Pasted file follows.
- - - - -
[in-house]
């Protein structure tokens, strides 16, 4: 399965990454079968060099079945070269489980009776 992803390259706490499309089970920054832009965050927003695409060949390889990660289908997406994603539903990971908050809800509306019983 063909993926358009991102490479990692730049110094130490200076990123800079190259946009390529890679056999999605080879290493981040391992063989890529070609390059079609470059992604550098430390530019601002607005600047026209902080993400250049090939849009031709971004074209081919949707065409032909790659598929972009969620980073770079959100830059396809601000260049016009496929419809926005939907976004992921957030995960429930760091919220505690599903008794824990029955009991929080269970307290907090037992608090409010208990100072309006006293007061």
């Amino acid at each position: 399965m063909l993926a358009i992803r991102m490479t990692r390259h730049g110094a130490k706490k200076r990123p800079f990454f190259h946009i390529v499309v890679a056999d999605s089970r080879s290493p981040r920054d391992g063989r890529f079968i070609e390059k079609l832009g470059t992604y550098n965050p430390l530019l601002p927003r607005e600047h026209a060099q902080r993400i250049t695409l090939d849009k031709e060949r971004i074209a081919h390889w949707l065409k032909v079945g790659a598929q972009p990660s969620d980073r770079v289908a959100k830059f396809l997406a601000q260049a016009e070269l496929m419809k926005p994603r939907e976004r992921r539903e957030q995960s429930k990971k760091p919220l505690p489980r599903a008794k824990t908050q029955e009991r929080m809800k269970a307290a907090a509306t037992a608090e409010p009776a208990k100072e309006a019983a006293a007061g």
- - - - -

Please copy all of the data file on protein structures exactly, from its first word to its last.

[in-house]
């Protein structure tokens, strides 16, 4: 399965990454079968060099079945070269489980009776 992803390259706490499309089970920054832009965050927003695409060949390889990660289908997406994603539903990971908050809800509306019983 063909993926358009991102490479990692730049110094130490200076990123800079190259946009390529890679056999999605080879290493981040391992063989890529070609390059079609470059992604550098430390530019601002607005600047026209902080993400250049090939849009031709971004074209081919949707065409032909790659598929972009969620980073770079959100830059396809601000260049016009496929419809926005939907976004992921957030995960429930760091919220505690599903008794824990029955009991929080269970307290907090037992608090409010208990100072309006006293007061």
């Amino acid at each position: 399965m063909l993926a358009i992803r991102m490479t990692r390259h730049g110094a130490k706490k200076r990123p800079f990454f190259h946009i390529v499309v890679a056999d999605s089970r080879s290493p981040r920054d391992g063989r890529f079968i070609e390059k079609l832009g470059t992604y550098n965050p430390l530019l601002p927003r607005e600047h026209a060099q902080r993400i250049t695409l090939d849009k031709e060949r971004i074209a081919h390889w949707l065409k032909v079945g790659a598929q972009p990660s969620d980073r770079v289908a959100k830059f396809l997406a601000q260049a016009e070269l496929m419809k926005p994603r939907e976004r992921r539903e957030q995960s429930k990971k760091p919220l505690p489980r599903a008794k824990t908050q029955e009991r929080m809800k269970a307290a907090a509306t037992a608090e409010p009776a208990k100072e309006a019983a006293a007061g």